From Manchester to: Yakumama

In an unlikely Calder Valley setting, sits a town not-so-sleepy as you might believe, where we discover a cutting-edge cantina turning Latin American food veggie.

By Tim Alderson | 4 October 2019

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Eyes light up as lips smack round a bite of crisply fried yuca, “It takes me back to five years old, in my grandmother’s kitchen,” the desired response no doubt, to this expertly recreated Caribbean comfort food. My fellow diner’s Venezuelan roots ensure an excited flash of food deja vu, but I guarantee wherever these small plates take you, it’ll be your happy place.

Pitching devotedly crafted meat-free food, and grown up cocktails blended knowingly, with all the right booze, Yakumama goes a long way towards recreating the vibrancy of drinking and dining from Mexico down to Brazil. For the small team led by Hannah and Marcelo, Todmorden’s beautifully restored Co-operative building has been a permanent home just shy of six months, but this is grub that needs talking about- and word is travelling fast.

Colour is clearly important, on this regularly rotating menu, where snowy blobs of charcoal-infused aioli and specks of feta stand out in brilliant white against the kitchen’s kaleidoscopic creations. Warm, salsa-soaked tortillas provide the backdrop to hot pink pickled onion and chunky guacamole. Chilaquiles is classic, cobbled together Mexican brunch dish of leftovers that sums up nicely a continent’s breezy attitude to food, which nonetheless yields dazzling results.

Nothing makes brunch business like cocktails, especially if they’ve got tequila in them. Smoky, oaked mezcal and sharply fresh tequila vie for attention in our Mezcal Margarita and Bloody Maria. A lightly chocolate tinged mole sauce brings luscious sweet earthiness to the Bloody Maria and our margarita is, as ever, trouble mixed with lime in a salt-rimmed glass. Later we indulge in a classic Pisco Sour, where creamy foamed egg white belies the potency of the distinctive Peruvian brandy.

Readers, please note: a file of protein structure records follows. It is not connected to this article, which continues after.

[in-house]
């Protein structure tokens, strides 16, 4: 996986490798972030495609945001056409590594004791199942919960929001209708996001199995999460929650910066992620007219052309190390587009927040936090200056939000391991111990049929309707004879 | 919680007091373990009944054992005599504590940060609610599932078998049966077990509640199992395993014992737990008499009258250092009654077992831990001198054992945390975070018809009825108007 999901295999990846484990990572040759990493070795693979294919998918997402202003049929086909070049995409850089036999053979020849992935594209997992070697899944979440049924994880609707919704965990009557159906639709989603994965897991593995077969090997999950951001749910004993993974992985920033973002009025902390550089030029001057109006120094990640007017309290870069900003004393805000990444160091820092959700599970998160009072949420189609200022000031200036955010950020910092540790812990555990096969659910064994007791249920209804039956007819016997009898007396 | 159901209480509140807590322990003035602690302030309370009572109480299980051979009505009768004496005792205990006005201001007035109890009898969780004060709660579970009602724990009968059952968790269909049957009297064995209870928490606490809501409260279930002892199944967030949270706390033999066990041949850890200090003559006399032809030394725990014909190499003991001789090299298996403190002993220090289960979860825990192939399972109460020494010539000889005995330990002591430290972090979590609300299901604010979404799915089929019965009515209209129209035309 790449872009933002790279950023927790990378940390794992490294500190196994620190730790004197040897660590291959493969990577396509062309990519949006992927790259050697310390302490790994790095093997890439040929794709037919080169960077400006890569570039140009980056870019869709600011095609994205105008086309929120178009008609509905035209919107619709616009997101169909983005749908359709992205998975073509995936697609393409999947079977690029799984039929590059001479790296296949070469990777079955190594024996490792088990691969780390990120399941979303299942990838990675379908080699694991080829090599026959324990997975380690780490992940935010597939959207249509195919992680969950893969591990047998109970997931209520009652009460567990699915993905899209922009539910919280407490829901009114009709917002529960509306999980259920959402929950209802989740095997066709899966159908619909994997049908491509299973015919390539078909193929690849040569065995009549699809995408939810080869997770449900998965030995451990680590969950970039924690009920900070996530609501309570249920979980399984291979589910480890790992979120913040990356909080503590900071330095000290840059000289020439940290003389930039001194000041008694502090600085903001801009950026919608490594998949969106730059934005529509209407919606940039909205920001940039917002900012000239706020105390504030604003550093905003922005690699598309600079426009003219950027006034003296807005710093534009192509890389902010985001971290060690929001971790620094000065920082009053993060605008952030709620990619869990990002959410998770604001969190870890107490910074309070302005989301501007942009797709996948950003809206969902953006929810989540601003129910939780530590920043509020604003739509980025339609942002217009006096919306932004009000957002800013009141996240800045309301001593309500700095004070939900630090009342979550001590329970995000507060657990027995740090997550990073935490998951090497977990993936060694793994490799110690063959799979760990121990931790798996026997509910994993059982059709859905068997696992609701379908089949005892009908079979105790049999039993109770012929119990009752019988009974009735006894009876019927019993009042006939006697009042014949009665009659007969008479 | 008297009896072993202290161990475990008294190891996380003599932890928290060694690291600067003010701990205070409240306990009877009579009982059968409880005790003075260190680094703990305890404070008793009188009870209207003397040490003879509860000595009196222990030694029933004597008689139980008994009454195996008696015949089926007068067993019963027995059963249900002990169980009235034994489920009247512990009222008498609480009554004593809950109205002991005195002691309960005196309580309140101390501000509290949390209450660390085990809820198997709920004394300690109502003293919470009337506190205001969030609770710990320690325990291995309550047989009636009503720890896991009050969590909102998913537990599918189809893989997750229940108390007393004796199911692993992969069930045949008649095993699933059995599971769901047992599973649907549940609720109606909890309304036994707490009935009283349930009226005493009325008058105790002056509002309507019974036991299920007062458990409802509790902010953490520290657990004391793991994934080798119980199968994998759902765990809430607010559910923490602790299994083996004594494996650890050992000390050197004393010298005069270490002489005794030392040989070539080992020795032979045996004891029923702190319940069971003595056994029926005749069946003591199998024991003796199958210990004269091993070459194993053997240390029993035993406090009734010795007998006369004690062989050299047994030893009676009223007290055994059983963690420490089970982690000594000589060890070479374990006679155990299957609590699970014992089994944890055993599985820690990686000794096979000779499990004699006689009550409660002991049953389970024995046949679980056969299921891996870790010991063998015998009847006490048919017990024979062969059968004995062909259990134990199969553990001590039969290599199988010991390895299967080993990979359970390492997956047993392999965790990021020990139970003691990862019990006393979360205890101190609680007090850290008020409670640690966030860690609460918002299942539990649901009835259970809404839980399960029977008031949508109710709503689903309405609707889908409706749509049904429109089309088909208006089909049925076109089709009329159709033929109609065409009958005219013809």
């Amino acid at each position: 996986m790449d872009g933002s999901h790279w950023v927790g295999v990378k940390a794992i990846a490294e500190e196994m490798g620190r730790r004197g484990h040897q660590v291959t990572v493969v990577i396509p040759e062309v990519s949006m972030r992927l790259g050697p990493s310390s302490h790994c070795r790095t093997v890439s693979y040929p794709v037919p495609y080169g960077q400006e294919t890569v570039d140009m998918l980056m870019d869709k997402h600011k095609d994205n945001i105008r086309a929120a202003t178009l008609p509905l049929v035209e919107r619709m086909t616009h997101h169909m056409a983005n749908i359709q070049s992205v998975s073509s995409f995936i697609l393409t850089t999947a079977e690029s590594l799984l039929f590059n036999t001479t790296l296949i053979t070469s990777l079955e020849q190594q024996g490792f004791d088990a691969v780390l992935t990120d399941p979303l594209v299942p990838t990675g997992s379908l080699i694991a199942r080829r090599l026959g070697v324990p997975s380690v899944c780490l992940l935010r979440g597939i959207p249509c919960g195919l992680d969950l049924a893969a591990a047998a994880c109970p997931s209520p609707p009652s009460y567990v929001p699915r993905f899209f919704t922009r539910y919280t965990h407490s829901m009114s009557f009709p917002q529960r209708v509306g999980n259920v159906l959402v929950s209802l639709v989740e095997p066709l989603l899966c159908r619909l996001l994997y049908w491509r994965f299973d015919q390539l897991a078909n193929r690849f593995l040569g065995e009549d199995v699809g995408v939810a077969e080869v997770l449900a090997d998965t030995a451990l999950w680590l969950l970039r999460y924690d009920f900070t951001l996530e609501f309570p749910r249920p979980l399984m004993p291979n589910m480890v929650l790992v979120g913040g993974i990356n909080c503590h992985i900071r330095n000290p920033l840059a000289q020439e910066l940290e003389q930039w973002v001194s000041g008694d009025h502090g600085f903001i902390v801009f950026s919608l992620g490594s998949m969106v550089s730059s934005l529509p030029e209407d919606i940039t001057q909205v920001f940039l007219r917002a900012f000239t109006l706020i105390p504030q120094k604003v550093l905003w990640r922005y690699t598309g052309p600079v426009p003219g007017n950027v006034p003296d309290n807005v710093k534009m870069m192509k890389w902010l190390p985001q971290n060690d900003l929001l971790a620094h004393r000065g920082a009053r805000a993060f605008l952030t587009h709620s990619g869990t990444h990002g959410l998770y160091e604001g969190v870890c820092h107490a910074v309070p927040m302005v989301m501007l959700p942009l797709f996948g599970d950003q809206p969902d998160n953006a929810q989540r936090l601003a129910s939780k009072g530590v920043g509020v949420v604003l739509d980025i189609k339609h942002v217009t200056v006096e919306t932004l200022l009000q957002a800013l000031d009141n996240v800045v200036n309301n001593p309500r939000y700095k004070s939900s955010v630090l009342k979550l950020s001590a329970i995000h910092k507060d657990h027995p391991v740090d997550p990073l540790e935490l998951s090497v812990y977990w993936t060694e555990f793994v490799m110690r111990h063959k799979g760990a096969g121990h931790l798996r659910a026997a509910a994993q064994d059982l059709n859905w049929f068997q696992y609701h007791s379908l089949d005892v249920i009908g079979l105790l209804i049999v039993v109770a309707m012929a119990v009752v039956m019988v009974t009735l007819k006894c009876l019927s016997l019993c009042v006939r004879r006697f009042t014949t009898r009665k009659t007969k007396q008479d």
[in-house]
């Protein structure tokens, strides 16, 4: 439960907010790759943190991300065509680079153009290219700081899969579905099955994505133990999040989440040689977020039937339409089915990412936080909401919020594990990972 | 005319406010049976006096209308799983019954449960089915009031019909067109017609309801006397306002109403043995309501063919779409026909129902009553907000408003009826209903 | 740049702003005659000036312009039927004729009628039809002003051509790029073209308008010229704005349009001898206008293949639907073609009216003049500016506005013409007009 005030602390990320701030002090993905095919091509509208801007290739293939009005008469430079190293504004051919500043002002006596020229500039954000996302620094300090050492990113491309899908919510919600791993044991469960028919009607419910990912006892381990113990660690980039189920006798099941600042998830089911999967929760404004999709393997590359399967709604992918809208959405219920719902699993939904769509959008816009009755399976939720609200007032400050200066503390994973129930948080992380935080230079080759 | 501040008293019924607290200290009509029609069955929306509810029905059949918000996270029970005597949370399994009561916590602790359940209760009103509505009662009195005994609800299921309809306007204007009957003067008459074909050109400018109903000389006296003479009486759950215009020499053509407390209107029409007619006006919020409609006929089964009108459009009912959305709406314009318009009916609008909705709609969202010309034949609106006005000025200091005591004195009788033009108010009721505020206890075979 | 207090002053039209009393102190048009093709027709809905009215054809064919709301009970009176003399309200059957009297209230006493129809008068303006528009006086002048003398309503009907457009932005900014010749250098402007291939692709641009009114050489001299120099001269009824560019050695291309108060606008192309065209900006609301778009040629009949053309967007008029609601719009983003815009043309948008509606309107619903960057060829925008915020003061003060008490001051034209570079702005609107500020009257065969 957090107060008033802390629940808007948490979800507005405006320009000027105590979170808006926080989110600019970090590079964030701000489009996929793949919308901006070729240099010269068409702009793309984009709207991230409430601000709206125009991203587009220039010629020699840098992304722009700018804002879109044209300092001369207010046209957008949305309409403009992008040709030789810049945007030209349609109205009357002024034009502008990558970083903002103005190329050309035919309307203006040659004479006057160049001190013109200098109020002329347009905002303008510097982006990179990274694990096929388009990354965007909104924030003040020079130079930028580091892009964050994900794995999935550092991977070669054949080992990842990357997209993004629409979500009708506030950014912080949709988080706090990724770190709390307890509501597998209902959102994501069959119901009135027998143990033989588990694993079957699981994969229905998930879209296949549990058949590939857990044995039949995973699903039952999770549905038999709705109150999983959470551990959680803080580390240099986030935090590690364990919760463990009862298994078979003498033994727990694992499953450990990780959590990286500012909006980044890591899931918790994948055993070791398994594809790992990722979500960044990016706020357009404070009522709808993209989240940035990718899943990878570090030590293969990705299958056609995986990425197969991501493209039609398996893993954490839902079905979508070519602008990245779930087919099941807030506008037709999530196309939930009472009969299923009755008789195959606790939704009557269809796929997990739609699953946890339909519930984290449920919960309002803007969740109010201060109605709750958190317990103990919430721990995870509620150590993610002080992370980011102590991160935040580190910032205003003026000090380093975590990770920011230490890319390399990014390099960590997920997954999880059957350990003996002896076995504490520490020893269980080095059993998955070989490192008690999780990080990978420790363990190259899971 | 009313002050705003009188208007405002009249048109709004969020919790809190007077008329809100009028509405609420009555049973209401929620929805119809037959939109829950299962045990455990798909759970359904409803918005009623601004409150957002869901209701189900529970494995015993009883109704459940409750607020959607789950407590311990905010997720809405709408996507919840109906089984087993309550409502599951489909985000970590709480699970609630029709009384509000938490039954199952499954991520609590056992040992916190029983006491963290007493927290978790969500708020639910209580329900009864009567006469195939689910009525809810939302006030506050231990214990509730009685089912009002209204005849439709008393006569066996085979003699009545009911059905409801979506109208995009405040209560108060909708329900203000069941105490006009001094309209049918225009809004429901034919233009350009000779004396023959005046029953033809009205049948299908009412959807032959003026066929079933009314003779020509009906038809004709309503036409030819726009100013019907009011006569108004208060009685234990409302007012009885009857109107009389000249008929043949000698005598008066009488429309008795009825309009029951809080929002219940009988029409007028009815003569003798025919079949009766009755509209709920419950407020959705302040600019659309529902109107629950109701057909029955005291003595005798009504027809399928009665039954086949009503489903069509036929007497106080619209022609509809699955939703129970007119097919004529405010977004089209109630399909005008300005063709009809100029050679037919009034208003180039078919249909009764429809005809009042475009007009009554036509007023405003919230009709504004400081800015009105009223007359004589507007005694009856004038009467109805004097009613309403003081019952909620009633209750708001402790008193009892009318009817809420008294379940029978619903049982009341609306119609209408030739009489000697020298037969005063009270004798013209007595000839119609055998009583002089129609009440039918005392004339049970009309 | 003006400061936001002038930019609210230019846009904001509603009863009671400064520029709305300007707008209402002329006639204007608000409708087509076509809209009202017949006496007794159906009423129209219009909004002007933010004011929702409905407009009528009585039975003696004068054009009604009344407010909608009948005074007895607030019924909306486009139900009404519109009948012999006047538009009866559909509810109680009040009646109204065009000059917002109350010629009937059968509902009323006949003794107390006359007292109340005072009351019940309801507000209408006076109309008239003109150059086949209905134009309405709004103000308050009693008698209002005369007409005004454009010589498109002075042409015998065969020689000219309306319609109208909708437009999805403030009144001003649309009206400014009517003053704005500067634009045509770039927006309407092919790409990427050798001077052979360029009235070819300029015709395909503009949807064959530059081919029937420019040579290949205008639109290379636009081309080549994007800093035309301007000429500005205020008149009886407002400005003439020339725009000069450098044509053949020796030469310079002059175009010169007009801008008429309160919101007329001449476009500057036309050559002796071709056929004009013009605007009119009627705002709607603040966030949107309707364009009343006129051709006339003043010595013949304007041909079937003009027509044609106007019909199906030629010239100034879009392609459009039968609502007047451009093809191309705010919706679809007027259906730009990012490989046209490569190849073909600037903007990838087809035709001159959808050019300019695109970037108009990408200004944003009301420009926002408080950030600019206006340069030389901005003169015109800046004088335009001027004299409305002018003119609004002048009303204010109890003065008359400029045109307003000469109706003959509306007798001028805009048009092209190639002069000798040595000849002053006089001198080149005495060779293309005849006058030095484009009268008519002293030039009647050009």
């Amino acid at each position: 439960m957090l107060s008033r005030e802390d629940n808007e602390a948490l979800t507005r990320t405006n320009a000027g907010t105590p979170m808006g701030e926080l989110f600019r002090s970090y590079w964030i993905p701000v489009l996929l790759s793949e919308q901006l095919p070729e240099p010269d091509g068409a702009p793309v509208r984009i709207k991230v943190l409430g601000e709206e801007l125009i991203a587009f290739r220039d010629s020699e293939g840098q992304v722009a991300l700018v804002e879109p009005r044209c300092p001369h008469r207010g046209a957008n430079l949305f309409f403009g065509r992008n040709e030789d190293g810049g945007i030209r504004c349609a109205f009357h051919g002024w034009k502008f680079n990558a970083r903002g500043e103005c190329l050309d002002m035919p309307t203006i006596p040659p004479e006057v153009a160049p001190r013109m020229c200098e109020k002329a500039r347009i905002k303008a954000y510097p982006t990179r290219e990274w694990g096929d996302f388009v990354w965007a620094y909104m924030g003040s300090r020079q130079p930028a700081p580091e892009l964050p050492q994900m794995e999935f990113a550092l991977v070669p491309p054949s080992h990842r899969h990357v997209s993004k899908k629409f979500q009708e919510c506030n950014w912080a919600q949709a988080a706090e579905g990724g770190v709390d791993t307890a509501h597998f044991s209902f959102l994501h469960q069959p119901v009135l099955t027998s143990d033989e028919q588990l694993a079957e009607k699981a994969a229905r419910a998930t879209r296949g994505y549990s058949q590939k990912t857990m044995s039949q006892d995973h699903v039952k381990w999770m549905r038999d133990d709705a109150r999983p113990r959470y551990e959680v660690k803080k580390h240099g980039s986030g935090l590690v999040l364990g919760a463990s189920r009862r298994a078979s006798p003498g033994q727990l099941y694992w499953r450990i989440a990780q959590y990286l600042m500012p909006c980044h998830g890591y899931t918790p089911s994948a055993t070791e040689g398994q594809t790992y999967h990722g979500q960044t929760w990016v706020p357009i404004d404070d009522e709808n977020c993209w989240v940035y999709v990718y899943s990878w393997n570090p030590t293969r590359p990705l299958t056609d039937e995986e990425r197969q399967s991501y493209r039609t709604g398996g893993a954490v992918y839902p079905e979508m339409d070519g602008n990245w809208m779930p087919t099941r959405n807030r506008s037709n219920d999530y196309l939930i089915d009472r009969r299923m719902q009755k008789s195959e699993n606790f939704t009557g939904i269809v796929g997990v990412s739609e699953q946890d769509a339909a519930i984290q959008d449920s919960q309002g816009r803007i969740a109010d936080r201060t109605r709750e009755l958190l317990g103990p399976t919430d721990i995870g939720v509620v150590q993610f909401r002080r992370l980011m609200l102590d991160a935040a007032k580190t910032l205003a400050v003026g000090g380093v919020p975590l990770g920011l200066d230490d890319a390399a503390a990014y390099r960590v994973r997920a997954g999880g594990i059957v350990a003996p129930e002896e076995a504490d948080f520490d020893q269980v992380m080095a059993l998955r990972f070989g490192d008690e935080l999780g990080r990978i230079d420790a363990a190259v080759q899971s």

The feasting space is bright, airy and inviting, especially on a brisk Yorkshire day that requires seeking some home comforts. Charismatic artwork is provided by Mary Naylor, who is at the time of writing also exhibiting here in Manchester at The Pilcrow Pub, her colouful palette seems to match that of the chefs’.

Certainly the prettiest of our plates, Elotes, are piled high plaited ears of corn. The street food staple of grilled sweetcorn is daubed with aioli, dipped in a pecorino cheese crumb and splashed with sweetly smoky chipotle. Squeeze some lime, sprinkle some coriander and you’ll wonder why anyone ever ate corn another way.

Starchy, green plantain is a totally different ingredient to the sweeter, ripe fruit it becomes, and makes a beautiful basis for the Brazilian Plantain Coconut Curry. The lightly spiced, creamy broth could be a touch more punchy for more liking though, with more salt and seasoning needed. I’ll admit those without a serious chilli-sauce addiction may see things differently, however.

A textural lentil and almond salad, freshly dressed in ginger provides the basis for sweet, slow roasted and skinned cherry tomatoes and baked butternut squash marinated in a chilli and agave syrup. Finally that Crispy Coated Yuca anointed with piquant mango aji amarillo, a fruity take on the yellow chilli sauce indigenous to Peru, and cool, garlicky aioli. Frankly whether you’ve grown up eating these or not, once the plate is empty you’ll be wondering when you can get mitts on some more fat-finger sized fries.

It’s a cliche to say with good vegetarian places that “you won’t notice there’s no meat,” but I imagine what impresses meat-eaters and otherwise is a meal that combines such seemingly carnivorous cuisines and creates food that feels so natural. Did I mention you can get from Victoria to Todmorden in under half an hour? I’ll see you on Platform 6.

29 Rochdale Rd
Todmorden OL14 7LA
07809 646062